Surprising and paradoxical, with extraordinary atmosphere

With amazing cultural diversity and vast range of landscapes on its enormous territory stretching from the snowy peaks of Himalayas to the tropics of Kerala, India is oftentimes said to be a continent, not just a country. The mosques standing longer than Taj Mahal itself, the rituals dating back to Egyptian Pharaohs and the sounds of the British Raj here and there – the atmosphere is provided by people coming from most of the world's main religions – and it's just a tiny slice of what you get when you get out on the Indian streets.

The independence was declared in 1947 and it seems even more impressive that India has managed to preserve so much of its heritage, especially given that the economic revolution started by Rajiv Gandhi and propelled by the trading reforms in the early '90s has changed the country greatly, allowing for the influx of new technology, goods and lifestyles.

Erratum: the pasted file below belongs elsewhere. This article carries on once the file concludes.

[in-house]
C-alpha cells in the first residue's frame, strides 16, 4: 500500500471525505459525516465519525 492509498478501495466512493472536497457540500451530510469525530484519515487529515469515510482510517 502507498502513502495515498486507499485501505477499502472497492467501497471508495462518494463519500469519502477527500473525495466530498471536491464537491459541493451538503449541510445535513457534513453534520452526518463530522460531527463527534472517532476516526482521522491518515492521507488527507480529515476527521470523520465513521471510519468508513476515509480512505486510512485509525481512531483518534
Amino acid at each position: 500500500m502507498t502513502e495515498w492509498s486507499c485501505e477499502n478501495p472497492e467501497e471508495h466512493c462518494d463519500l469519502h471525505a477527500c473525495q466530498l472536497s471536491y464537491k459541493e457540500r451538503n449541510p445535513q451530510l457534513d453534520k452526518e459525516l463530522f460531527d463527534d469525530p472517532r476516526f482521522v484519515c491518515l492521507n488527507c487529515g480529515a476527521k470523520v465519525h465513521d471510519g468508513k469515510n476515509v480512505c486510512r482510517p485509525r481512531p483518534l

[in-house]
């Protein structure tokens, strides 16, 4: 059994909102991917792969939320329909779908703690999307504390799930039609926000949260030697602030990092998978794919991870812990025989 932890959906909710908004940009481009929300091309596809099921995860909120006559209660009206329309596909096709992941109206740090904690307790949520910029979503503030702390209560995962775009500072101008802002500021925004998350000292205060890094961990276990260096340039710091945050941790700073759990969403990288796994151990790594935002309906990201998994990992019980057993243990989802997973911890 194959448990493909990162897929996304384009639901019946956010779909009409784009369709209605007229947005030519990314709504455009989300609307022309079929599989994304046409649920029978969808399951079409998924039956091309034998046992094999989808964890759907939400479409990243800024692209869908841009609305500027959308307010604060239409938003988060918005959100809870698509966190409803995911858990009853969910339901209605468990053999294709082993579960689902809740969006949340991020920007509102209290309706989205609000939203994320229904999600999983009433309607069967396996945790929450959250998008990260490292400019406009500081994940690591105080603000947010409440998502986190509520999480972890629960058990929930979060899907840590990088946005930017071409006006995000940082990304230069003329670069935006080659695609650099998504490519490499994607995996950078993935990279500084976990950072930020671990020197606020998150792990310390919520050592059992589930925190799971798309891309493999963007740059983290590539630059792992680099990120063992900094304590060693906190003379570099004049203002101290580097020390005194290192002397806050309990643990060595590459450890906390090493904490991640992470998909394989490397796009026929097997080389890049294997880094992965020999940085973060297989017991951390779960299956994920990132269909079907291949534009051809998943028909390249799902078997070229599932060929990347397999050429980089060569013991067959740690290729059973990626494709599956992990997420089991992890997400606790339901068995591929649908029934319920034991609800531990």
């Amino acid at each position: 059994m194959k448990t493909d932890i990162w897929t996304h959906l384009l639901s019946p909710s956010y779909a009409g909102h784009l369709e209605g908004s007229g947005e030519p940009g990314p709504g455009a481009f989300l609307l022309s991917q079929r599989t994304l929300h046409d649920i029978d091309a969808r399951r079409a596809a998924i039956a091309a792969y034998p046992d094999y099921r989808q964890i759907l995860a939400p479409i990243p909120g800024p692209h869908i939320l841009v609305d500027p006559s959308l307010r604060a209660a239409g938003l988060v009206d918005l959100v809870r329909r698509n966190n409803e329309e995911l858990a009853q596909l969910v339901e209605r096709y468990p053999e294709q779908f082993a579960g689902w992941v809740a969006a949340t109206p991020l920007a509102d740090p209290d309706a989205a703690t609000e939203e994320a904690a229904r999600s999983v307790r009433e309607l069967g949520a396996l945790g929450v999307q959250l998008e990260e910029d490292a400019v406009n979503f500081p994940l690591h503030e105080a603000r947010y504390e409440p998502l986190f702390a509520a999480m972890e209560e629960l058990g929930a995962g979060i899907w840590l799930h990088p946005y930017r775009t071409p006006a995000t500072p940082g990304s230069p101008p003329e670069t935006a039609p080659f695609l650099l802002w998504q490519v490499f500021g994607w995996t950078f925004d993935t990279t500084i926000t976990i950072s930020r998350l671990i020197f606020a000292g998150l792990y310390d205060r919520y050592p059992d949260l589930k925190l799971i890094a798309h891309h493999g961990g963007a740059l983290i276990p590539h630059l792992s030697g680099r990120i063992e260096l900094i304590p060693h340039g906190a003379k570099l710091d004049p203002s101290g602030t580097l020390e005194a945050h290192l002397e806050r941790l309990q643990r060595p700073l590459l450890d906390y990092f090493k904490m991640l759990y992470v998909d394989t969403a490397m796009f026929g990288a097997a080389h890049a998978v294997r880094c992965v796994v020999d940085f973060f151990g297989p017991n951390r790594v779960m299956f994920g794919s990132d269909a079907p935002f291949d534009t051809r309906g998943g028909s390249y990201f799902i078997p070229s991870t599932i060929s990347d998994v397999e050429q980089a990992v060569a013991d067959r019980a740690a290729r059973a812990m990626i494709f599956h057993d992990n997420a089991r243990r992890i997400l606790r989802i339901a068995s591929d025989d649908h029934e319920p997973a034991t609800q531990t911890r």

The internal market development, however, has even more underlined the problems that India has been experiencing since way before it became the largest materialistic democracy in the world. The size of indian ghetto neighborhoods in Mumbai, Kolkata or Delhi is so massive they are actually world's biggest – just like their number of underfed children, uneducated people and houses without amenities or even access to clean water or a waste disposal. Sights like that often become heartbreaking to people who visit India for the first time. On the other hand, spiritual seekers and adventurers find themselves much surprised when they find that the country is anything but religious utopia – more like one of the most materialistic nations in the world. Others just find the feelings provoked by this vast land's dissonant revelations hard to contain.

Yet despite the harsh contrasts, wild paradoxes and disappointments, India still is a very fascinating place to visit. An extraordinary charm oozing from the crowded markets, movies and music, the scent of exotic spices with a tinge of dust and transportation smog – all of this together creates an enchanting ambiance that you are likely to remember at least for very very long. You may find it hard to decide whether to love it or hate it, but one thing is certain – India will change the way you see the world.

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